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“Johnny can’t stop fidgeting and won’t stay in his seat!”
Helpful Strategies for the Active Learner
by Becky L. Spivey, M.Ed.
Sound familiar? It does if you’re a classroom teacher! Teachers must accommodate the learning differences and individual needs of all students in the classroom while maintaining a positive learning environment. With the inclusion of students with learning disabilities, autism, Asperger’s, sensory processing disorders, etc. in the general education setting, keeping students sitting in one place for long periods of time or keeping them from fidgeting is nearly impossible.
Johnny’s parents can empathize with you. They watch his nonstop movements at home and may have discovered ways to “calm” or “redirect” this energy. Consulting Johnny’s parents as to how they deal with his fidgeting and constant moving around in places like restaurants, theaters, church, etc. may help you adapt their behavior modifications to use with Johnny in the classroom.
More often than not, there is more than one Johnny in a classroom; however, most students find that sitting for long periods of time is simply uncomfortable and boring. Adults do! Children are no different! Do you have students that get up and move around the classroom dozens of times per day to get water, take one tiny piece of trash after another to the garbage can, put their coat on or take it off, sharpen a pencil over and over, randomly visit their cubby, always need to go to the restroom, take their pen apart (and put it back together), etc.? These students don’t mean for their movements to be a distraction, but they are. Students must move around in some way, or they may completely disengage and become even more disruptive – on purpose!
The following suggestions may help teachers redirect a fidgety student’s energy by providing alternate, constructive tasks to complete while, at the same time, having the freedom to move. Including movement activities in lessons throughout the school day gives all students an opportunity to refocus and re-engage their brain.
For Fidgeting Students
  • Move the student to the end of an aisle or row where he/she is least distracting. Do not isolate him or her from others.
  • Allow the student to stand at his/her desk while working on an assignment. Standing keeps the body more alert to receive information.
  • Give the student a fidget toy like a squeeze ball, “widget” (plastic links that twist, lock, and click), or textured cloth squares.
  • Give short breaks for moving around that include a goal-directed activity.
For Out-of-Seat Students
  • Ask the student to take a “message” to another person in the school. Ask a staff person to accept these bogus notes and messages without the need for a reply. Let the student know he or she may get water or use the restroom on the way to or from their destination.
  • Assign tasks requiring more strenuous physical movement: moving books to another shelf across the room or to the library; rearranging desks; storing/ sorting playground equipment; stacking chairs; washing paint brushes, etc. Students love to feel needed and enjoy helping the teacher.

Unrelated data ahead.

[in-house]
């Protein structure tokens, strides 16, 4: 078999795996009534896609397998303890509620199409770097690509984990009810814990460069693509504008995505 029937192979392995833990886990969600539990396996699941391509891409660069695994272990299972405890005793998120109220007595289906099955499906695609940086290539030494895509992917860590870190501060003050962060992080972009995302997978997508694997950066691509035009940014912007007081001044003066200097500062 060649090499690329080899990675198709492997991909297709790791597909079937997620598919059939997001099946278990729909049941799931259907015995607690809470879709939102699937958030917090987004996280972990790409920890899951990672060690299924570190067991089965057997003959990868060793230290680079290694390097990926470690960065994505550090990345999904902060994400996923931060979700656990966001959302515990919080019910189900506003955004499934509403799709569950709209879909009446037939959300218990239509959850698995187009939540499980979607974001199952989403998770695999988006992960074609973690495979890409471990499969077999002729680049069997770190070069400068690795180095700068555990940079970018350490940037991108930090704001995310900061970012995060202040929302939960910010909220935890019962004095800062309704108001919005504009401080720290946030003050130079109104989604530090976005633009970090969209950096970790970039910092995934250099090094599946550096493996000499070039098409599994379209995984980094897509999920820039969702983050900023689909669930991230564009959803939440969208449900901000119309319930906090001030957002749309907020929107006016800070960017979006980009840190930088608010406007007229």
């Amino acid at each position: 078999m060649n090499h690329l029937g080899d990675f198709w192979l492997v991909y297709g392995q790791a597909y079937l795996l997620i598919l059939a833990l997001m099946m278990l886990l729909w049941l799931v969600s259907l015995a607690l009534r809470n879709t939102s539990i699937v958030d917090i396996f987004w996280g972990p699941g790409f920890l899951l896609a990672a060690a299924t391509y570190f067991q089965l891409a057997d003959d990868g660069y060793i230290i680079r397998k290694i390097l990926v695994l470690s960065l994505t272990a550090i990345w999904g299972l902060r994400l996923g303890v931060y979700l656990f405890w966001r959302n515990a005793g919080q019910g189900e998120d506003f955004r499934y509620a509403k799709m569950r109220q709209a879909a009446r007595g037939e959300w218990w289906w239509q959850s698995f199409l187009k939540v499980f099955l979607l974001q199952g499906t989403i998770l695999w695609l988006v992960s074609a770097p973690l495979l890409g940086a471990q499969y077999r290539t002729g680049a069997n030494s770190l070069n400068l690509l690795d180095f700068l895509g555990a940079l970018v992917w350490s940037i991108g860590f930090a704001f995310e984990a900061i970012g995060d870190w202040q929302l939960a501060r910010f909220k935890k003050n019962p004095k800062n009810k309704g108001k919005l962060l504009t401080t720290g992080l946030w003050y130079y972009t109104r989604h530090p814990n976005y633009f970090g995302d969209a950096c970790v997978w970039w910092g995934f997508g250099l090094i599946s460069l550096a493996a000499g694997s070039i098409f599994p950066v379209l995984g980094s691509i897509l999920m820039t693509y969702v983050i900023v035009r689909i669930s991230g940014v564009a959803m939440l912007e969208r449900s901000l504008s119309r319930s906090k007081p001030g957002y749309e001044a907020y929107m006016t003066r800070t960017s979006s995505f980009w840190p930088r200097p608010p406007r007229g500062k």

• Ask for help stapling/hole punching papers; sorting homework/important papers into file boxes, sharpening pencils; etc. Tasks that make students feel important may also provide the needed sensory input that the student requires.
  • Allow the student to use a weighted vest or lap weight under the recommendation, suggestion, or supervision of an occupational therapist – OT. Weighted items may help the student feel “grounded”. Allow the student to keep vest/lap weight at his or her desk and use it when he or she feels the need.
  • Allow the student to go outside with the PE teacher, playground supervisor, or another teacher’s class and “workout” for five minutes. If the student has an OT, ask him or her to suggest outdoor activities that address the student’s sensory needs.
For Everyone
  • Include movement activities in every lesson. For example: find five people with blue eyes and write their names; have five students ask five other students questions (pertaining to the lesson) and record their answers; stand if the statement I (teacher) say is true/false; let’s clap/stomp out syllables in words, etc.
  • Ask a question and toss a small ball to a student. Student must catch the ball, stand, and answer the question. Then, teacher asks the next question, and student tosses the ball to someone else to answer.
  • Send students on a scavenger hunt to collect items for the day’s lesson.
  • Have students go out into the school and interview other students or staff members about a topic pertaining to the lesson.
  • Put students in pairs or small groups. Assign tasks the students must complete together: a drawing, filling in a web, reading aloud to each other, making a flipbook, etc. Include opportunities to cut, paste, paint, draw, etc.
Helping fidgety learners or students with disabilities focus on the lesson by meeting their sensory needs is one way to help “active” students. Accommodating students’ sensory needs allow them to engage in classroom activities with minimal distractions to others. Not addressing the fidgets and movement in constructive ways may disturb others and could disrupt progress of the entire class.
Resources
Aune, Beth; Burt, Beth; Gennaro, Peter. 2010. Behavior Solutions for the Inclusive Classroom. Pp. 1-25.
 
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